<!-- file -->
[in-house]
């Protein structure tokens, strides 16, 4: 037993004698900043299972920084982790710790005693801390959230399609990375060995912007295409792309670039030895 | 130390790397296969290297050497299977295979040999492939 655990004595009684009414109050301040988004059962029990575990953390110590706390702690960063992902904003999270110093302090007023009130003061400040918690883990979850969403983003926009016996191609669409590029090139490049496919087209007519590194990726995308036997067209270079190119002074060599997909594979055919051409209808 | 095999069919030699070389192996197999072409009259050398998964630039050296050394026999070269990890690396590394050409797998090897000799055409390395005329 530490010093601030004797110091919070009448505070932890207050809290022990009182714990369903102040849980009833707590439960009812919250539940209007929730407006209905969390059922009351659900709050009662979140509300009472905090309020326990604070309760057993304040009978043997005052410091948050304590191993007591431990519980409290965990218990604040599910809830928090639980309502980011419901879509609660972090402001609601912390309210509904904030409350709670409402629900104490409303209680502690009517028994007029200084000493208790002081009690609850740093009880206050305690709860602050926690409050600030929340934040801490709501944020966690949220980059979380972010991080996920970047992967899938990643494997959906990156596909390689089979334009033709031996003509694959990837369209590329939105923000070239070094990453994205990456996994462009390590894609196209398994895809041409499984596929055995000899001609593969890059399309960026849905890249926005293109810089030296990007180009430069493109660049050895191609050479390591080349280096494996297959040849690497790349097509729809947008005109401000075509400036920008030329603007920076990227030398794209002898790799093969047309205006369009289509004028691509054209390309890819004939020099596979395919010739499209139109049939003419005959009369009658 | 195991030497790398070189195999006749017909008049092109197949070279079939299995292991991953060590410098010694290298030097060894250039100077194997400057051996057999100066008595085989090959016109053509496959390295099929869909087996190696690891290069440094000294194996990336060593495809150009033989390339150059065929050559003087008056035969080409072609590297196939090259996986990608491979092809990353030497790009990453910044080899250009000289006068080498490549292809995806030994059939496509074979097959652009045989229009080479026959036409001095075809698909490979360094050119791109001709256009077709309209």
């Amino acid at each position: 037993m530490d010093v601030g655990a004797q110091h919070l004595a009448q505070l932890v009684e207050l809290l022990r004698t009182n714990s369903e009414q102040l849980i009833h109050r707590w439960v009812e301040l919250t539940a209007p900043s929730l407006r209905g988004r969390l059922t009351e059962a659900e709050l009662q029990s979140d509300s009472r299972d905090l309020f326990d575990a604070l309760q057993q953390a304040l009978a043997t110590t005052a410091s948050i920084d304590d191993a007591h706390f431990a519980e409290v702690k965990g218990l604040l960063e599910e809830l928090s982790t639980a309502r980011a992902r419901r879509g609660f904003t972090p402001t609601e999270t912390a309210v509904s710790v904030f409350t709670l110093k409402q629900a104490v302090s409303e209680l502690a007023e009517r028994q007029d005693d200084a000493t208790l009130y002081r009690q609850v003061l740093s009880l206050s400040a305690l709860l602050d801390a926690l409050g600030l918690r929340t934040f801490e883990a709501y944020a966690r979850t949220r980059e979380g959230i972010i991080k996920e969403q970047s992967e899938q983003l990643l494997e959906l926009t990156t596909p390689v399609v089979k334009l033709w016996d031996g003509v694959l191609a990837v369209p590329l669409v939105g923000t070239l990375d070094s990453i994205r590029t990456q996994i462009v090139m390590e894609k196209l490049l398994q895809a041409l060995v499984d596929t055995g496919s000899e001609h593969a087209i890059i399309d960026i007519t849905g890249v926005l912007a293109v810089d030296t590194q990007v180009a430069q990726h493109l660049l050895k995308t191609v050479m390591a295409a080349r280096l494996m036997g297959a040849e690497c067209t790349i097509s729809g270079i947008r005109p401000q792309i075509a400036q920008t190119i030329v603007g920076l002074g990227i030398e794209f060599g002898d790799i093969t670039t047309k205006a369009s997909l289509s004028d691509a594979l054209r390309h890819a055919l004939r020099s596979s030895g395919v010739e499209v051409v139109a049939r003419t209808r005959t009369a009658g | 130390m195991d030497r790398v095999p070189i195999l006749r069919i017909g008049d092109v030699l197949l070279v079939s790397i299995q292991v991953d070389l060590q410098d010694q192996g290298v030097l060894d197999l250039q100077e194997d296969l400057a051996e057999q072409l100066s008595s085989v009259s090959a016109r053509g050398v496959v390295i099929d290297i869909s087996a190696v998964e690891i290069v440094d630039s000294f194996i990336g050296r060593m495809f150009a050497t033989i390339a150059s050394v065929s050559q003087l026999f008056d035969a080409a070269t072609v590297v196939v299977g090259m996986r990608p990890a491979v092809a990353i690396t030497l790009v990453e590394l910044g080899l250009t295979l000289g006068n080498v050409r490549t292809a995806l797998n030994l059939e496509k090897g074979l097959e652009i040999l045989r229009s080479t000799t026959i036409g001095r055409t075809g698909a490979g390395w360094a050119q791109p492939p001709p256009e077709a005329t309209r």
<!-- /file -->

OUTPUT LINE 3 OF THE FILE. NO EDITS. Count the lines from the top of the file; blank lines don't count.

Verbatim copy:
């Amino acid at each position: 037993m530490d010093v601030g655990a004797q110091h919070l004595a009448q505070l932890v009684e207050l809290l022990r004698t009182n714990s369903e009414q102040l849980i009833h109050r707590w439960v009812e301040l919250t539940a209007p900043s929730l407006r209905g988004r969390l059922t009351e059962a659900e709050l009662q029990s979140d509300s009472r299972d905090l309020f326990d575990a604070l309760q057993q953390a304040l009978a043997t110590t005052a410091s948050i920084d304590d191993a007591h706390f431990a519980e409290v702690k965990g218990l604040l960063e599910e809830l928090s982790t639980a309502r980011a992902r419901r879509g609660f904003t972090p402001t609601e999270t912390a309210v509904s710790v904030f409350t709670l110093k409402q629900a104490v302090s409303e209680l502690a007023e009517r028994q007029d005693d200084a000493t208790l009130y002081r009690q609850v003061l740093s009880l206050s400040a305690l709860l602050d801390a926690l409050g600030l918690r929340t934040f801490e883990a709501y944020a966690r979850t949220r980059e979380g959230i972010i991080k996920e969403q970047s992967e899938q983003l990643l494997e959906l926009t990156t596909p390689v399609v089979k334009l033709w016996d031996g003509v694959l191609a990837v369209p590329l669409v939105g923000t070239l990375d070094s990453i994205r590029t990456q996994i462009v090139m390590e894609k196209l490049l398994q895809a041409l060995v499984d596929t055995g496919s000899e001609h593969a087209i890059i399309d960026i007519t849905g890249v926005l912007a293109v810089d030296t590194q990007v180009a430069q990726h493109l660049l050895k995308t191609v050479m390591a295409a080349r280096l494996m036997g297959a040849e690497c067209t790349i097509s729809g270079i947008r005109p401000q792309i075509a400036q920008t190119i030329v603007g920076l002074g990227i030398e794209f060599g002898d790799i093969t670039t047309k205006a369009s997909l289509s004028d691509a594979l054209r390309h890819a055919l004939r020099s596979s030895g395919v010739e499209v051409v139109a049939r003419t209808r005959t009369a009658g | 130390m195991d030497r790398v095999p070189i195999l006749r069919i017909g008049d092109v030699l197949l070279v079939s790397i299995q292991v991953d070389l060590q410098d010694q192996g290298v030097l060894d197999l250039q100077e194997d296969l400057a051996e057999q072409l100066s008595s085989v009259s090959a016109r053509g050398v496959v390295i099929d290297i869909s087996a190696v998964e690891i290069v440094d630039s000294f194996i990336g050296r060593m495809f150009a050497t033989i390339a150059s050394v065929s050559q003087l026999f008056d035969a080409a070269t072609v590297v196939v299977g090259m996986r990608p990890a491979v092809a990353i690396t030497l790009v990453e590394l910044g080899l250009t295979l000289g006068n080498v050409r490549t292809a995806l797998n030994l059939e496509k090897g074979l097959e652009i040999l045989r229009s080479t000799t026959i036409g001095r055409t075809g698909a490979g390395w360094a050119q791109p492939p001709p256009e077709a005329t309209r």